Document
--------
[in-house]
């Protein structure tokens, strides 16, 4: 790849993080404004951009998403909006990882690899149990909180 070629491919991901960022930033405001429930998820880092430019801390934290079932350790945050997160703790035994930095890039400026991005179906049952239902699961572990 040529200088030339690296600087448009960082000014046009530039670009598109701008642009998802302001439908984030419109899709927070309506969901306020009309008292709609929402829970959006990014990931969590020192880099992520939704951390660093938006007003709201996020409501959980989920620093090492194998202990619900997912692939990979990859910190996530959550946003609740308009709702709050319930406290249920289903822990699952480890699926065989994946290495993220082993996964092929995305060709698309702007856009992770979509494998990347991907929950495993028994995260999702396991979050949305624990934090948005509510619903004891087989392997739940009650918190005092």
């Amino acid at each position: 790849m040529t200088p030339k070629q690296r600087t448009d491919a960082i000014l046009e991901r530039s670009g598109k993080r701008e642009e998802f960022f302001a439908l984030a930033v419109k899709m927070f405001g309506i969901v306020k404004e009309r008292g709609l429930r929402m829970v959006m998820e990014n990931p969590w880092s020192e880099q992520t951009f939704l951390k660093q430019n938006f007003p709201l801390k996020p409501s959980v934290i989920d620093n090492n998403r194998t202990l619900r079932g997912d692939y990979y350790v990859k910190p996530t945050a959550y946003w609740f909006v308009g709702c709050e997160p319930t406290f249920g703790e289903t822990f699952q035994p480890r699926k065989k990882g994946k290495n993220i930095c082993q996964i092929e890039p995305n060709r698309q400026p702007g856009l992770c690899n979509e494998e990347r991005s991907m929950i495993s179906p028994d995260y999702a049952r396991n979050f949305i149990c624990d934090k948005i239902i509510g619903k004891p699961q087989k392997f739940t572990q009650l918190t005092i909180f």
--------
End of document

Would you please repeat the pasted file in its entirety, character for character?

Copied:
[in-house]
């Protein structure tokens, strides 16, 4: 790849993080404004951009998403909006990882690899149990909180 070629491919991901960022930033405001429930998820880092430019801390934290079932350790945050997160703790035994930095890039400026991005179906049952239902699961572990 040529200088030339690296600087448009960082000014046009530039670009598109701008642009998802302001439908984030419109899709927070309506969901306020009309008292709609929402829970959006990014990931969590020192880099992520939704951390660093938006007003709201996020409501959980989920620093090492194998202990619900997912692939990979990859910190996530959550946003609740308009709702709050319930406290249920289903822990699952480890699926065989994946290495993220082993996964092929995305060709698309702007856009992770979509494998990347991907929950495993028994995260999702396991979050949305624990934090948005509510619903004891087989392997739940009650918190005092």
């Amino acid at each position: 790849m040529t200088p030339k070629q690296r600087t448009d491919a960082i000014l046009e991901r530039s670009g598109k993080r701008e642009e998802f960022f302001a439908l984030a930033v419109k899709m927070f405001g309506i969901v306020k404004e009309r008292g709609l429930r929402m829970v959006m998820e990014n990931p969590w880092s020192e880099q992520t951009f939704l951390k660093q430019n938006f007003p709201l801390k996020p409501s959980v934290i989920d620093n090492n998403r194998t202990l619900r079932g997912d692939y990979y350790v990859k910190p996530t945050a959550y946003w609740f909006v308009g709702c709050e997160p319930t406290f249920g703790e289903t822990f699952q035994p480890r699926k065989k990882g994946k290495n993220i930095c082993q996964i092929e890039p995305n060709r698309q400026p702007g856009l992770c690899n979509e494998e990347r991005s991907m929950i495993s179906p028994d995260y999702a049952r396991n979050f949305i149990c624990d934090k948005i239902i509510g619903k004891p699961q087989k392997f739940t572990q009650l918190t005092i909180f």